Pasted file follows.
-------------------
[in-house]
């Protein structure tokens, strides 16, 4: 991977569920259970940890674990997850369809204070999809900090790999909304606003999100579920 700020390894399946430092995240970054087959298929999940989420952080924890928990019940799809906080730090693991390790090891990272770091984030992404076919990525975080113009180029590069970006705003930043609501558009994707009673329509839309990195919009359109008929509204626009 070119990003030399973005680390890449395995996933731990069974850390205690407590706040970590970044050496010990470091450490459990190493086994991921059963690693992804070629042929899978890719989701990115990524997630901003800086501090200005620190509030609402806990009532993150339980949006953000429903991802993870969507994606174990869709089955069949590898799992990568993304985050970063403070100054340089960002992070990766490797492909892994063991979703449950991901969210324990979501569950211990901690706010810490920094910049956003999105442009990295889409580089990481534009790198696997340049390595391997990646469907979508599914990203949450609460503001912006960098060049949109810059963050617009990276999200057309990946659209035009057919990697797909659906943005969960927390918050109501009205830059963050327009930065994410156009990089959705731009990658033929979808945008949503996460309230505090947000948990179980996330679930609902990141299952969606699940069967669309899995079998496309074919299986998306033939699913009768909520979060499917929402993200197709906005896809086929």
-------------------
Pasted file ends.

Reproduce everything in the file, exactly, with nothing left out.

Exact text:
[in-house]
């Protein structure tokens, strides 16, 4: 991977569920259970940890674990997850369809204070999809900090790999909304606003999100579920 700020390894399946430092995240970054087959298929999940989420952080924890928990019940799809906080730090693991390790090891990272770091984030992404076919990525975080113009180029590069970006705003930043609501558009994707009673329509839309990195919009359109008929509204626009 070119990003030399973005680390890449395995996933731990069974850390205690407590706040970590970044050496010990470091450490459990190493086994991921059963690693992804070629042929899978890719989701990115990524997630901003800086501090200005620190509030609402806990009532993150339980949006953000429903991802993870969507994606174990869709089955069949590898799992990568993304985050970063403070100054340089960002992070990766490797492909892994063991979703449950991901969210324990979501569950211990901690706010810490920094910049956003999105442009990295889409580089990481534009790198696997340049390595391997990646469907979508599914990203949450609460503001912006960098060049949109810059963050617009990276999200057309990946659209035009057919990697797909659906943005969960927390918050109501009205830059963050327009930065994410156009990089959705731009990658033929979808945008949503996460309230505090947000948990179980996330679930609902990141299952969606699940069967669309899995079998496309074919299986998306033939699913009768909520979060499917929402993200197709906005896809086929």